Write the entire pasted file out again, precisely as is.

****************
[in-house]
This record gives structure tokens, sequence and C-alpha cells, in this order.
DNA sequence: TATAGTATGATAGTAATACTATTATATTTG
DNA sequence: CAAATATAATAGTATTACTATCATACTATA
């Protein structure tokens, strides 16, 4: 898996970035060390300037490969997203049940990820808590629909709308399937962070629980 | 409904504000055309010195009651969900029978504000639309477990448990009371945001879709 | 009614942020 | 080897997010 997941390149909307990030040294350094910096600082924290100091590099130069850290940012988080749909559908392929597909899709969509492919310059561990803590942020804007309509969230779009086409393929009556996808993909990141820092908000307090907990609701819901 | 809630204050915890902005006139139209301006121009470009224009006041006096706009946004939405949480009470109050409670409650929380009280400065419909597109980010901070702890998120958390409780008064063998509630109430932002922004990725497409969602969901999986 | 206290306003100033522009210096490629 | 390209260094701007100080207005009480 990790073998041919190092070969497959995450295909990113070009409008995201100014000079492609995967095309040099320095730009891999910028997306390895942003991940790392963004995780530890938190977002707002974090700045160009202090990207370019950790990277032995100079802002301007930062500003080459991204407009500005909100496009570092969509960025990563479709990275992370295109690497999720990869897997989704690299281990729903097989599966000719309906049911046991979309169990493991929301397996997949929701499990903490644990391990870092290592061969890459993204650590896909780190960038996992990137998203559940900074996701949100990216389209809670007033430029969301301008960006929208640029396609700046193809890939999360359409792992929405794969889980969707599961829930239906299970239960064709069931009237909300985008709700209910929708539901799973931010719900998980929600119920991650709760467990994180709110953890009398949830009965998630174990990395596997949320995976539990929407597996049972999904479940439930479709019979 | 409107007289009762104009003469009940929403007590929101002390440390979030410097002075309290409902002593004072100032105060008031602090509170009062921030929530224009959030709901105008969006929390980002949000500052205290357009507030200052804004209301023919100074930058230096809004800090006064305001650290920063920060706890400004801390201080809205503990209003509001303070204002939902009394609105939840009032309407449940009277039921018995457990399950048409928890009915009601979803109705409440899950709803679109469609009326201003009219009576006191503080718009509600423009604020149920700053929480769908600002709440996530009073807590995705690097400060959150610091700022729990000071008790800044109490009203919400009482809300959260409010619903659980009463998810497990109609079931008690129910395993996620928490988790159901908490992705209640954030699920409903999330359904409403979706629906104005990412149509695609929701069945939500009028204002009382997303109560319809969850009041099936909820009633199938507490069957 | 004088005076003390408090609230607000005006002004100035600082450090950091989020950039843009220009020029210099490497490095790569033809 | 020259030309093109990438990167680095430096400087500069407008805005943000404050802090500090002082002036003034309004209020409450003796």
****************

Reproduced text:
[in-house]
This record gives structure tokens, sequence and C-alpha cells, in this order.
DNA sequence: TATAGTATGATAGTAATACTATTATATTTG
DNA sequence: CAAATATAATAGTATTACTATCATACTATA
């Protein structure tokens, strides 16, 4: 898996970035060390300037490969997203049940990820808590629909709308399937962070629980 | 409904504000055309010195009651969900029978504000639309477990448990009371945001879709 | 009614942020 | 080897997010 997941390149909307990030040294350094910096600082924290100091590099130069850290940012988080749909559908392929597909899709969509492919310059561990803590942020804007309509969230779009086409393929009556996808993909990141820092908000307090907990609701819901 | 809630204050915890902005006139139209301006121009470009224009006041006096706009946004939405949480009470109050409670409650929380009280400065419909597109980010901070702890998120958390409780008064063998509630109430932002922004990725497409969602969901999986 | 206290306003100033522009210096490629 | 390209260094701007100080207005009480 990790073998041919190092070969497959995450295909990113070009409008995201100014000079492609995967095309040099320095730009891999910028997306390895942003991940790392963004995780530890938190977002707002974090700045160009202090990207370019950790990277032995100079802002301007930062500003080459991204407009500005909100496009570092969509960025990563479709990275992370295109690497999720990869897997989704690299281990729903097989599966000719309906049911046991979309169990493991929301397996997949929701499990903490644990391990870092290592061969890459993204650590896909780190960038996992990137998203559940900074996701949100990216389209809670007033430029969301301008960006929208640029396609700046193809890939999360359409792992929405794969889980969707599961829930239906299970239960064709069931009237909300985008709700209910929708539901799973931010719900998980929600119920991650709760467990994180709110953890009398949830009965998630174990990395596997949320995976539990929407597996049972999904479940439930479709019979 | 409107007289009762104009003469009940929403007590929101002390440390979030410097002075309290409902002593004072100032105060008031602090509170009062921030929530224009959030709901105008969006929390980002949000500052205290357009507030200052804004209301023919100074930058230096809004800090006064305001650290920063920060706890400004801390201080809205503990209003509001303070204002939902009394609105939840009032309407449940009277039921018995457990399950048409928890009915009601979803109705409440899950709803679109469609009326201003009219009576006191503080718009509600423009604020149920700053929480769908600002709440996530009073807590995705690097400060959150610091700022729990000071008790800044109490009203919400009482809300959260409010619903659980009463998810497990109609079931008690129910395993996620928490988790159901908490992705209640954030699920409903999330359904409403979706629906104005990412149509695609929701069945939500009028204002009382997303109560319809969850009041099936909820009633199938507490069957 | 004088005076003390408090609230607000005006002004100035600082450090950091989020950039843009220009020029210099490497490095790569033809 | 020259030309093109990438990167680095430096400087500069407008805005943000404050802090500090002082002036003034309004209020409450003796």